Tell Congress: No to Bannon on the National Security Council

Steve Bannon

White House Advisor and would-be National Security Council member Steve Bannon. Photo courtesy of Don Irvine.

Among all of the other reasons for alarm about presidential advisor Steve Bannon's role in the White House, one thing is clear: President Trump’s decision to give Bannon a vote on the National Security Council is a dangerous one.

Sign the petition to tell Congress that Steve Bannon does not belong on the National Security Council.

Bannon’s Role Would be Unprecedented

No previous president has installed a personal political advisor on the National Security Council.

Each president forms his (or maybe her) own National Security Council, and each administration makes some changes to the council. The core members of the NSC – which can only change by legislation – include the president, vice president, secretary of defense, secretary of state, and secretary of energy. Other intelligence, military, and even treasury officials (among others) also participate. 

But the NSC has never before included a partisan political advisor to the president.

Look at our last two presidents: President George W. Bush reportedly banned his political advisor Karl Rove from NSC meetings. And President Barack Obama permitted his political advisor David Axelrod to sit in on meetings, but he did not have a vote – in fact, he didn’t even speak.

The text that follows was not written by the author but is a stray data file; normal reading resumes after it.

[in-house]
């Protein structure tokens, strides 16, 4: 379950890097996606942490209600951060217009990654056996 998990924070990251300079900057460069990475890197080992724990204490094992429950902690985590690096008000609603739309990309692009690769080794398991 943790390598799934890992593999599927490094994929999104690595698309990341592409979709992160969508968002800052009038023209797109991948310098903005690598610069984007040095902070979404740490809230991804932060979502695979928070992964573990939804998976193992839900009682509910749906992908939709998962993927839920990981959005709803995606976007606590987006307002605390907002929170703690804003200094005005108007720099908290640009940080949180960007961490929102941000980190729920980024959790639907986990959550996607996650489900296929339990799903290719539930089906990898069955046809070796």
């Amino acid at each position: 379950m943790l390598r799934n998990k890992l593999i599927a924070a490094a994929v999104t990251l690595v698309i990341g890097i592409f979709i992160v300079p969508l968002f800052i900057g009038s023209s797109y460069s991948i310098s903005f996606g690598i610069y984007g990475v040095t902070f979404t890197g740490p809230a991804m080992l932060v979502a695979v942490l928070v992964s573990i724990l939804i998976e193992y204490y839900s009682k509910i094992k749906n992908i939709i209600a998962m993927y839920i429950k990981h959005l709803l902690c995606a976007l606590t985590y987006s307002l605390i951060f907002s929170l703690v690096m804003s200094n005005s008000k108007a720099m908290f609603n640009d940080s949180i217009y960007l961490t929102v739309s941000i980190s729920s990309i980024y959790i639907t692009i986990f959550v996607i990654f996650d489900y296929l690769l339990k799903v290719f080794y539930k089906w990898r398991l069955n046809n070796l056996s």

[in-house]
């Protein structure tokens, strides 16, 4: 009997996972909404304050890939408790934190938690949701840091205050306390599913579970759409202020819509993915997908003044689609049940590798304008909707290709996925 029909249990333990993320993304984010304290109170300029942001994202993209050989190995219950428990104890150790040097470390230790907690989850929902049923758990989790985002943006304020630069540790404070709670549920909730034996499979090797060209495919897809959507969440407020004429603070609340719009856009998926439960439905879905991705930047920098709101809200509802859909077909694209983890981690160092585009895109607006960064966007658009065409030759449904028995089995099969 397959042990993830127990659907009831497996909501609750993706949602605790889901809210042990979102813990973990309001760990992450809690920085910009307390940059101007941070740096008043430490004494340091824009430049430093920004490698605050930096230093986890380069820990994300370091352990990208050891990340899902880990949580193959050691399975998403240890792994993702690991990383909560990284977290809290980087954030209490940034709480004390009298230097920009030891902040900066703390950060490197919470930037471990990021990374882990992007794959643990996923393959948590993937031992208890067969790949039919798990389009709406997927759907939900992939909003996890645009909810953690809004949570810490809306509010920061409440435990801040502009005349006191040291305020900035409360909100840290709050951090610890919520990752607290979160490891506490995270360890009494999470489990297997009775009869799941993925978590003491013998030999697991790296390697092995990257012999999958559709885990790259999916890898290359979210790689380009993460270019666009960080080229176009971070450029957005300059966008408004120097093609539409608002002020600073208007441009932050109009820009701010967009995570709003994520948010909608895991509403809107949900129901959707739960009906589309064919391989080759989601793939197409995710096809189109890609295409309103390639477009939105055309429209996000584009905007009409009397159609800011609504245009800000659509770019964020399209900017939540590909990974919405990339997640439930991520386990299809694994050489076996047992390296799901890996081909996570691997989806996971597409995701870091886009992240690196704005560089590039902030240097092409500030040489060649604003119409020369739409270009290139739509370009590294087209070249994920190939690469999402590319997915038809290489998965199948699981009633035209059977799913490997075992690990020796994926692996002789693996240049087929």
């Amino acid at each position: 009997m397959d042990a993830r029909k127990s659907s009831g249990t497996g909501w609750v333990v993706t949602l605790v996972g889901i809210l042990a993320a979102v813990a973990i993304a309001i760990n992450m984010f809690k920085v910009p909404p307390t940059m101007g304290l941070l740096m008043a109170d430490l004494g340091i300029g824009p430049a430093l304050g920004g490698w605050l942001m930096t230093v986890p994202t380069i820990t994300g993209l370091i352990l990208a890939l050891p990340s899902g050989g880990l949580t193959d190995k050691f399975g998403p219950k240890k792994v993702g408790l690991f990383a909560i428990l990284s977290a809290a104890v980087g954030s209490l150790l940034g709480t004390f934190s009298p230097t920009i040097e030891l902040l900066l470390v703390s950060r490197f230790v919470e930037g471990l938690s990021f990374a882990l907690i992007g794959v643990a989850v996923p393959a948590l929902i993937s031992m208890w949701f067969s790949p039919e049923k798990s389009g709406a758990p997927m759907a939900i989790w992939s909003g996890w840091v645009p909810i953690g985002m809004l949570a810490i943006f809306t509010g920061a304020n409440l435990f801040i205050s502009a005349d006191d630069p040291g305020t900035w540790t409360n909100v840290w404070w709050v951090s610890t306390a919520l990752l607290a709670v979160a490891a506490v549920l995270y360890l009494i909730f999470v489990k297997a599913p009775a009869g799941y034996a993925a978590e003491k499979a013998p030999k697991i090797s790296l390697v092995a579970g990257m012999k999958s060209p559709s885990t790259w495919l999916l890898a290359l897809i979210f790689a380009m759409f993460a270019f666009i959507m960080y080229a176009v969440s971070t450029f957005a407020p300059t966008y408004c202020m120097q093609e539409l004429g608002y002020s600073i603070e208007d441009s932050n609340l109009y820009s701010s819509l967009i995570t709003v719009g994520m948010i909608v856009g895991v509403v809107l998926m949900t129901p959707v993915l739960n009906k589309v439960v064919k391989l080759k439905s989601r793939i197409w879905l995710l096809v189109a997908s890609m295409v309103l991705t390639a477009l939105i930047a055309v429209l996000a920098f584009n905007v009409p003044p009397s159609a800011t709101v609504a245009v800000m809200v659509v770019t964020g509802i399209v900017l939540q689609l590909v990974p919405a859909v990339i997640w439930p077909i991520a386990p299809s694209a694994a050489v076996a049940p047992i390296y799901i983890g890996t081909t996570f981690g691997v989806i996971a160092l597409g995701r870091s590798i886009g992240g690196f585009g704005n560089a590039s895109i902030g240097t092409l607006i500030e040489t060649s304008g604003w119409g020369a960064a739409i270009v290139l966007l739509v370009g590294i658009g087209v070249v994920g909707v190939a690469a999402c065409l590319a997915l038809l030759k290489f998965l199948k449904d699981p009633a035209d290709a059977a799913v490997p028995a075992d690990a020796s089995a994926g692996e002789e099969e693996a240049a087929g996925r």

As Senator John McCain, a Republican and staunch defender of the military, has pointed out, Bannon’s placement marks “radical departure from any National Security Council in history.”

Good Reason to Keep Bannon Off the National Security Council

Every president considers politics when he or she makes national security decisions. That may go without saying.

But national security decisions can’t be made based on politics alone, or the results can be disastrous. The need for studied advice and meaningful debate remains, and that’s what the NSC is supposed to do. Even if a president finally makes a political calculation, he or she must know the actual dangers America faces and what the consequences of his or her decision might be. The NSC should be free to provide that advice and information without undue consideration of partisan politics.

Retired Admiral Michael Mullen – a former Chairman of the Joint Chiefs of Staff and NSC member under Presidents George W. Bush and Barack Obama – wrote about the importance of keeping Bannon, and all political advisors, off of the National Security Council.

In the words of Admiral Mullen, “partisan politics has no place at that table. And neither does Mr. Bannon.”

Tell Congress that Steve Bannon doesn't belong on the National Security Council.

Sign the petition here.